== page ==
But the fact that I wanted to see if Sabrina gets an happily ever after - and see if Chrissie ever gets her just desserts - is the primary reason that I kept turning the pages of FAME.
I don't often read these types of stories as I find them too predictable, but this time when I paired characters together I got it wrong - a first. I loved how there is no clear 'good guys', but whenever someone is acting out we can see why they're behaving that way - there are no caricatures of Hollywood 'players' here.
Well, apart from Harry Greene and since his character stops a few chapters in the final third of the book from becoming dull, I'm happy to overlook how melodramatic and cartoonish he can be.
The raw, sexual beauty of Sabrina Leon demands the attention of all who come into contact with her. Plucked from obscurity at the age of seventeen she's the new darling of the film scene, bagging lead roles in the hottest blockbusters. But Sabrina Leon has a problem. There's a youtube sensation on the web that's set to destroy everything she's fought for... Hotshot movie producer Dorian Razmirez has struggles of his own. A bitter feud with rival producer and playboy, Harry Greene, has resulted in the plug being pulled on every project he goes near. Casting the disgraced Hollywood diva Sabrina Leon in Wuthering Heights is a risk that might cost him what remains of his career. Viorel Hudson, with his jet-black hair, high, slanting cheekbones and smooth, coffee coloured skin, was always destined for great things. Now he's scored a role that every A-lister in Hollywood auditioned for - Heathcliff in Dorian Razmirez's Wuthering Heights. He may be at the height of his career, but is he ready for his latest role? For a five million pound pay cheque, it's a risk he's willing to take. Set against a backdrop of a sumptuous crumbling English country house, the film-set of Wuthering Heights is going to be as salacious as the setting is beautiful.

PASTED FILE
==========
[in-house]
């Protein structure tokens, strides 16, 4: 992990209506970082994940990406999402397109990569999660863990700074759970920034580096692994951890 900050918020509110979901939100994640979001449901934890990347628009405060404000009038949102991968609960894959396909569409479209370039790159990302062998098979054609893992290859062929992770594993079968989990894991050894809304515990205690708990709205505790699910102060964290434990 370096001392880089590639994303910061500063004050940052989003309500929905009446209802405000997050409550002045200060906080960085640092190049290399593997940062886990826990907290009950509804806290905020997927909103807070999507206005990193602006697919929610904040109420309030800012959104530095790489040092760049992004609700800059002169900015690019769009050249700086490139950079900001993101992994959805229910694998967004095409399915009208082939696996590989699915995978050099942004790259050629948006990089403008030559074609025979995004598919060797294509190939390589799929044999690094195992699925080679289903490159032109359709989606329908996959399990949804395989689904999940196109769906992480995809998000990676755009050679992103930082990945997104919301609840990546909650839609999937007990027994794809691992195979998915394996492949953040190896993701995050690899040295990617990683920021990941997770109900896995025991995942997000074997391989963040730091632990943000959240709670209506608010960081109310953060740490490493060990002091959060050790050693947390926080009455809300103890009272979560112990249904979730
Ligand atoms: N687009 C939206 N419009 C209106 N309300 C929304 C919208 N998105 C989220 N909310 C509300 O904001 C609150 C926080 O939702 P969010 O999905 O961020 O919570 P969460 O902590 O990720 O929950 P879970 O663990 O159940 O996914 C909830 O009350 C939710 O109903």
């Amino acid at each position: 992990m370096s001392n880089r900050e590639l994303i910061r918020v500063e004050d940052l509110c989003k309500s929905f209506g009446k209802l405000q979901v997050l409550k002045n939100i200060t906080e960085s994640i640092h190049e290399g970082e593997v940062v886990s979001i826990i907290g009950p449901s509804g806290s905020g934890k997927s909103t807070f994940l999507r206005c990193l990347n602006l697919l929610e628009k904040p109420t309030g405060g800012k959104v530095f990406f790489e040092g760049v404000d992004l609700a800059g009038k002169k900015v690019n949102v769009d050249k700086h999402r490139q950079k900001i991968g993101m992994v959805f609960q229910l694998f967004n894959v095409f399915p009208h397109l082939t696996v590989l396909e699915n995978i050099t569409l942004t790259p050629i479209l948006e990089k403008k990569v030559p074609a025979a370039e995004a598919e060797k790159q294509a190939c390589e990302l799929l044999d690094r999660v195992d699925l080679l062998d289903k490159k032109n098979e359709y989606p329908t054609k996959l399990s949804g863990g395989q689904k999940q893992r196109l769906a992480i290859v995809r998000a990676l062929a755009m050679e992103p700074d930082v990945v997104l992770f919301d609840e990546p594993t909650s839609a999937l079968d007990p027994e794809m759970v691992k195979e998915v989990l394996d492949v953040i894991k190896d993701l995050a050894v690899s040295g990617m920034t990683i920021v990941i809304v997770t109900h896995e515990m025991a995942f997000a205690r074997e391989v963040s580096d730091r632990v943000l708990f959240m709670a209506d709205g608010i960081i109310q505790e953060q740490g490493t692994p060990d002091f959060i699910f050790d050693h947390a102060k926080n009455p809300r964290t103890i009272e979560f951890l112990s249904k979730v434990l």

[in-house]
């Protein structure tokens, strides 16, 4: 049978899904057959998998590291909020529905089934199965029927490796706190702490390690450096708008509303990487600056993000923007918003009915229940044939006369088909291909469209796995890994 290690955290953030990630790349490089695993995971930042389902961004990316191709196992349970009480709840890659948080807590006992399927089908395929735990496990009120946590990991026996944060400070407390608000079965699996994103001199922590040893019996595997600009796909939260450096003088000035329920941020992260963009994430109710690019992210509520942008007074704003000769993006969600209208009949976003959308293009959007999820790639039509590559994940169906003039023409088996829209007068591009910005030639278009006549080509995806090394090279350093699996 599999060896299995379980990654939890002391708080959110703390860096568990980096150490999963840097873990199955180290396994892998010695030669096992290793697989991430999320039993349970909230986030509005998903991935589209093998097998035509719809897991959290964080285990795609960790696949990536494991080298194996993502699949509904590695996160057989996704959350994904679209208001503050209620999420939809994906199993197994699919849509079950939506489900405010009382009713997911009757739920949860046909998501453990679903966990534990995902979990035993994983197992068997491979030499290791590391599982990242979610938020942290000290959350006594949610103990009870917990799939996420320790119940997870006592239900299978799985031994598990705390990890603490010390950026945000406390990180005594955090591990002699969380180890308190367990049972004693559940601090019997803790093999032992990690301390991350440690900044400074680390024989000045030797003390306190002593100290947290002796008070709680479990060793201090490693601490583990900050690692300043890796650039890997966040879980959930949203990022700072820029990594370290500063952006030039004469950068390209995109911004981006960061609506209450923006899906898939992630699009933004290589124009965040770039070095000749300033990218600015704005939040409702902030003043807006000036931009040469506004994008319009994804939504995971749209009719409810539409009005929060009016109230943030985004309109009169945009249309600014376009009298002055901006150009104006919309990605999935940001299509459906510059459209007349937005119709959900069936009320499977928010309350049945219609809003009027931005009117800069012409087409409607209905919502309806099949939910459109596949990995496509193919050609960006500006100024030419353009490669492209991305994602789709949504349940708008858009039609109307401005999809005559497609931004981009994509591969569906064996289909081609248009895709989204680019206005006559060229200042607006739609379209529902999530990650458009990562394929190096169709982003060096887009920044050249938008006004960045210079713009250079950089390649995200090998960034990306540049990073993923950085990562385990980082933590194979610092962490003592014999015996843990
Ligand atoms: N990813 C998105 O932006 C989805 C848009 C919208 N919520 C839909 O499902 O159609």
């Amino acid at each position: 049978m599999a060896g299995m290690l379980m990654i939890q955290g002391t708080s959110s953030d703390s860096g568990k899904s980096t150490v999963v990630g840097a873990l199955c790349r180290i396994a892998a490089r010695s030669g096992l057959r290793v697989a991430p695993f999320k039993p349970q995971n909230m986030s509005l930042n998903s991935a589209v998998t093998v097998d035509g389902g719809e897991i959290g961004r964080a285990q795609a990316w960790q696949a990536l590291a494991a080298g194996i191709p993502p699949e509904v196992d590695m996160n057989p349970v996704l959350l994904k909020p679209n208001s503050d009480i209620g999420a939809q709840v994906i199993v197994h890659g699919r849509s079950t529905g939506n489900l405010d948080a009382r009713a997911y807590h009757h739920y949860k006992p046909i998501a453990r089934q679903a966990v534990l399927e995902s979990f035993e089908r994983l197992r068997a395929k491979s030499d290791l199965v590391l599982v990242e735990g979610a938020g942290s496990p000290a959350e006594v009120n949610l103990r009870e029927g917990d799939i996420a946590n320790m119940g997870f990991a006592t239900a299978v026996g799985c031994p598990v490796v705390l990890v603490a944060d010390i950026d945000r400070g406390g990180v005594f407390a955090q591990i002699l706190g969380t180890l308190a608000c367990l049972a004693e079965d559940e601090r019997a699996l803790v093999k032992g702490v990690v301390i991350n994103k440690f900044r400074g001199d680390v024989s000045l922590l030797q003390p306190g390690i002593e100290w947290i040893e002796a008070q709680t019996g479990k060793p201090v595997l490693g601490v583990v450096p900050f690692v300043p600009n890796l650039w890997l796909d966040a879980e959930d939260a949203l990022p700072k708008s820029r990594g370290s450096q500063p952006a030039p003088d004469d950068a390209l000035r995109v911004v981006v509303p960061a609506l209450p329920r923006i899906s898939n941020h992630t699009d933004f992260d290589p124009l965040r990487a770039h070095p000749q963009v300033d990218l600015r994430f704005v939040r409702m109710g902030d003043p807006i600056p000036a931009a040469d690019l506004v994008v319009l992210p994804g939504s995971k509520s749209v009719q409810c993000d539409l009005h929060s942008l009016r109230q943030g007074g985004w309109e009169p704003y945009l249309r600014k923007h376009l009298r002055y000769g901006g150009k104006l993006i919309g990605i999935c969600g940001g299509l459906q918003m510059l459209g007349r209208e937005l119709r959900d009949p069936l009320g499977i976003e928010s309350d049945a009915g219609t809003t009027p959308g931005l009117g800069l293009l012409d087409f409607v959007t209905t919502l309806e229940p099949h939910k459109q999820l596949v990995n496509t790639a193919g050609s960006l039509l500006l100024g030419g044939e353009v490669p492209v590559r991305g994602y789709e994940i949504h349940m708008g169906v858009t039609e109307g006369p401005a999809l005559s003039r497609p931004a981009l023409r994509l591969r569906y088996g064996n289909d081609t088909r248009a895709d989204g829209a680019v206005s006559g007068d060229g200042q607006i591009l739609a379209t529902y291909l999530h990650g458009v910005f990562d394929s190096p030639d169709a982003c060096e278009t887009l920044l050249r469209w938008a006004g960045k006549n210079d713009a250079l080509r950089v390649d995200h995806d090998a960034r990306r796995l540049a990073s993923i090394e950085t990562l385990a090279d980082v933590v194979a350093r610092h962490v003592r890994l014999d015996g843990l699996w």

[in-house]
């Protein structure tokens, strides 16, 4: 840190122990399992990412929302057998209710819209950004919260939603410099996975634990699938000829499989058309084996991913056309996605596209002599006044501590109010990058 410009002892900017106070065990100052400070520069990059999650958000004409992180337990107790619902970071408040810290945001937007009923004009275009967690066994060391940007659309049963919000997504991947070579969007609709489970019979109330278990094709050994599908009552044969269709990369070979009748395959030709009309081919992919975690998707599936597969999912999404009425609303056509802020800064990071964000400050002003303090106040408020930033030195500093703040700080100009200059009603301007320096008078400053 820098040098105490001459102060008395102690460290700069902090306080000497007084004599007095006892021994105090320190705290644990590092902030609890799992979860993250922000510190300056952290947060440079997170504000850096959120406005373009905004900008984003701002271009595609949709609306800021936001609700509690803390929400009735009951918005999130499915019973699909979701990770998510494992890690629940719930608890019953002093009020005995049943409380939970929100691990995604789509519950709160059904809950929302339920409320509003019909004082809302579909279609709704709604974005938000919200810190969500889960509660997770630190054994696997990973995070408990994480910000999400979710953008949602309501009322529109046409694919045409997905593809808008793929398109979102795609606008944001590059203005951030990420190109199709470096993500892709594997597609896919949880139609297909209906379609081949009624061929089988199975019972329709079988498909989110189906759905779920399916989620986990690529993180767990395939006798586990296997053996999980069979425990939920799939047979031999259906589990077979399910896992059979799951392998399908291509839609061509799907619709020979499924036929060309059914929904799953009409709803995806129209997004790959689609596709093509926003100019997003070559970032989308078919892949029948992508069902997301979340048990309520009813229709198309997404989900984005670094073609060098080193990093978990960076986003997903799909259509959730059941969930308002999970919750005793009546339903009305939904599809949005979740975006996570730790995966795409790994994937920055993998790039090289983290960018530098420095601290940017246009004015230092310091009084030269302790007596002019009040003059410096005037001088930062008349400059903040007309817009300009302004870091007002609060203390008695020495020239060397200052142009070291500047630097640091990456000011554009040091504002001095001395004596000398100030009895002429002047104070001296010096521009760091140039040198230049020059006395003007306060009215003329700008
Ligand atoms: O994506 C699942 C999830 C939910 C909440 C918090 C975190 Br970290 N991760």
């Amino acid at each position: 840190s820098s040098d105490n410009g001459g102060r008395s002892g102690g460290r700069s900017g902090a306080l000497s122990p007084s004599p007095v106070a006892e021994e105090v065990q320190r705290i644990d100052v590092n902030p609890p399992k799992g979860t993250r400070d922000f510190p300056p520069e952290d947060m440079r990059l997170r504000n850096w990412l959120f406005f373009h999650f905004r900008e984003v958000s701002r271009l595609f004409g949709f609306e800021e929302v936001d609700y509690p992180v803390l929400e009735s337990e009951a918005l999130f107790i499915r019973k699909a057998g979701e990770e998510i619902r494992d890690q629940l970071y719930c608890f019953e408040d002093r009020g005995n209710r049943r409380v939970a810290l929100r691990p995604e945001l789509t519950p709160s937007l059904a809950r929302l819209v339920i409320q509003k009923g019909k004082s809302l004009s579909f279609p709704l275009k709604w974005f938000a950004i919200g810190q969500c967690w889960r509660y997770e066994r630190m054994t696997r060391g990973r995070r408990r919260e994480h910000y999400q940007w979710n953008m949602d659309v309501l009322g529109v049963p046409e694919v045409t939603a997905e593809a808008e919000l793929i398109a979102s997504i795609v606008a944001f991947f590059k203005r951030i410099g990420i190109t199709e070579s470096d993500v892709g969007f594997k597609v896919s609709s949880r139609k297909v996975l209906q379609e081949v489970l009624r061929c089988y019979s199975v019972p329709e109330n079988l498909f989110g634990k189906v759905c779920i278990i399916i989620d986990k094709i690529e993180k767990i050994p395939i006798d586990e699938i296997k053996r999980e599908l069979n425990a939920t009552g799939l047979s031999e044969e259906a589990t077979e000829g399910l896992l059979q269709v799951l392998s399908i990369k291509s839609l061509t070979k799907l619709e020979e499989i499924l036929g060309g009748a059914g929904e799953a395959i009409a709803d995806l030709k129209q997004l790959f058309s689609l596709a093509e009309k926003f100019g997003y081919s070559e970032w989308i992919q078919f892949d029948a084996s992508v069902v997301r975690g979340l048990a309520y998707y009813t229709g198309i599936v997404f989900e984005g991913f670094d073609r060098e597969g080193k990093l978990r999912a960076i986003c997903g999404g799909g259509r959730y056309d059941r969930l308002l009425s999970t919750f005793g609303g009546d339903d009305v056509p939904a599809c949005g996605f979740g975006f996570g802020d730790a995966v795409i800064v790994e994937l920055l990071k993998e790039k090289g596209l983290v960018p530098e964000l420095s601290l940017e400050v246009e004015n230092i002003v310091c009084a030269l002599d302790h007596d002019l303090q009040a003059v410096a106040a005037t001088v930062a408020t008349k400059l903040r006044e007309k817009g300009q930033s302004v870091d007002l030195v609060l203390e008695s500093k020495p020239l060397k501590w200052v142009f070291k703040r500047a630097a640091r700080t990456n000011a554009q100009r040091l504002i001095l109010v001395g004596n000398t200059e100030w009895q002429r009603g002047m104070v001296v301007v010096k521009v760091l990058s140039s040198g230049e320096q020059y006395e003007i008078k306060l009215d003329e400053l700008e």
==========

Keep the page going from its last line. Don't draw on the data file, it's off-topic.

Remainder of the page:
I've heard lots about Tilly Bagshawe, her sister is Louise who also writes Chick Lit novels, and she has quite a few fans. However, I generally don't like the big blockbuster novels because usually there's just so much going on that there needs to be a cast list at the start of all of the books! However during 2011, I've been getting into them more and more - Hollywood Sinners by Victoria Fox, the upcoming The Strip by JJ Salem, Daddy's Girls by Tasmina Perry and I've found them to be wonderfully exotic novels that allow me to fully immerse myself in the fiction. So when I received Fame earlier in the week, I was thrilled. I thought it sounded brilliant and where else to start with my first Tilly Bagshawe novel than with her latest book? Let me tell you, I bloomin' loved it.